That's what my original boss called it when we took stock of the shelf life of a new release. We were standing by the shelf nearest the front of the store, weighing up which books were coming off the new release bay to make way for the ones that had just been delivered, hot off the press. As an author, her remark made an impression on me of untold proportions.
Now under new management, the bookstore I work for has a new flavour as is to be anticipated with a change of ownership. However, the rules of engagement for buyers and their books haven't changed at all. The new releases get a far better timeframe for maximum exposure, but the best way to capture an audience is unchanged. I can only chart what happens in our store, but I believe this is applicable on a much wider scale, and dare anyone to share otherwise.
Our new releases pretty much get delivered on a Monday, and we have an enlarged new release bay (which began about four months ago) to house these incoming books. We now display a top 30 at the front of the store (to see what our nation is buying that week), and depending on volume, in the bay beside the top 30 we display between 30 and 40 books that are new releases which are predominantly fiction (there may be some sci-fi, literary, biography, or crime mixed in).
My co-worker and I get to put the books out ("face out" not spine out), and while the top 30 are listed for us in order of favour, the new releases get laid out according to date. BUT, in the likely scenario we get more than eight new releases all having the same date, we get to choose the order in which they are laid out for the public to peruse. Last Monday we received around eighteen new releases, so whatever had spent prime time on the top shelf for a week was now down to shelf number four, no longer in first place, no questions asked.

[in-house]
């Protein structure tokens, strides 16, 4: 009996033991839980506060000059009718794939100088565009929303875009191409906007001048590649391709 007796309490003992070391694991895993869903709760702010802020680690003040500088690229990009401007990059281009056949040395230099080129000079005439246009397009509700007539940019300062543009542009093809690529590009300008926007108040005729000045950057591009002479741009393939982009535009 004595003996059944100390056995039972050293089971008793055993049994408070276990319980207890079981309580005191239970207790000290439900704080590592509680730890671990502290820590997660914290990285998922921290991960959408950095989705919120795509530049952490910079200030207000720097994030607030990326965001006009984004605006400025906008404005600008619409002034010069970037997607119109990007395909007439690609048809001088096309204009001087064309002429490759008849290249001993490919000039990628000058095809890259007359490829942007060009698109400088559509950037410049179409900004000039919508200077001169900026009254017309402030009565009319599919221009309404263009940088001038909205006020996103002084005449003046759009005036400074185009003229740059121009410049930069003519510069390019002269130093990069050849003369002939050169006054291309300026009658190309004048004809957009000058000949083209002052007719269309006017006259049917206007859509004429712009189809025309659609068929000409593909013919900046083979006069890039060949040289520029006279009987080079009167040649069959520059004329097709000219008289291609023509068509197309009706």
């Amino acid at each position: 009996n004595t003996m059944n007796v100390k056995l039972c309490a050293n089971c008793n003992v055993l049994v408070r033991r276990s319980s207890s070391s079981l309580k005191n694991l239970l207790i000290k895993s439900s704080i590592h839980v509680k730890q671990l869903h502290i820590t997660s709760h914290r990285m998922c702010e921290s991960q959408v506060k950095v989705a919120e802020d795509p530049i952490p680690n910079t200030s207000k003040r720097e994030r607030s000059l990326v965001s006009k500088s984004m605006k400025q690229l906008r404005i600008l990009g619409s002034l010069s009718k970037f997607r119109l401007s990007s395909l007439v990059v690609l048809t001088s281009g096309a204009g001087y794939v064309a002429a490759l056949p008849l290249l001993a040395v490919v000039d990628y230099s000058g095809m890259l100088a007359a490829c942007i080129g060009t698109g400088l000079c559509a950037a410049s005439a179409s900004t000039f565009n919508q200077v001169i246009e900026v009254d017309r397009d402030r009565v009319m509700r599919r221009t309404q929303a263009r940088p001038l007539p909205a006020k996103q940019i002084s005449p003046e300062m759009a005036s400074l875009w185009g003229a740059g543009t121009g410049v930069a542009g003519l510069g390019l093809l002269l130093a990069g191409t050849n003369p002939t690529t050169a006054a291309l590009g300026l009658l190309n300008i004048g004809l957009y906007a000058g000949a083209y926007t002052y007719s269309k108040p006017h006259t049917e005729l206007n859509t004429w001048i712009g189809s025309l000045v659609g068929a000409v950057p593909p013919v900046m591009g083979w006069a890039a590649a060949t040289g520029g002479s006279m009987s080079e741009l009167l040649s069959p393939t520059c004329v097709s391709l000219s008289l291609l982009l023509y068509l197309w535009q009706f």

A book I thought was fantastic and that everyone would surely grab did not move from second place for two weeks, neither did any sell. The new releases came in on Monday and the novel was moved down to eighth position. By that afternoon we'd received another five boxes. Not five books, five boxes. Book number two was now book fifteen. Another couple of boxes were wheeled through the door by the courier, bringing the book to rest for the day at place twenty-one. By the end of the week, book two had become book twenty-nine, where it stayed for about one more week, finally coming to rest at book forty-five before finding a permanent home amongst Fiction A-Z having sold only one copy out of six.
Five seconds of fame.
In our shop, the books in the new release bay may occasionally be leap-frogged by other books as a bio or crime fiction sells or is moved to its proper place in the store, but there are no guarantees about book placement. What might be a new release sitting in pole position on Monday can be shunted down in an hour, a day, or a week. This is the reason behind the picture above. This is how your book might be promoted after only one week of hitting the shelves - unidentifiable unless people know what you've done, or what they should be looking for.
Next post, tips on what to do to help your book stay ahead of the bookstore slush pile (and you thought the only one that existed was on the editor's desk, right? Wrong.).
In God, Whose Word I praise - in God I trust and am not afraid. What can mere mortals do to me? Psalm 56v4.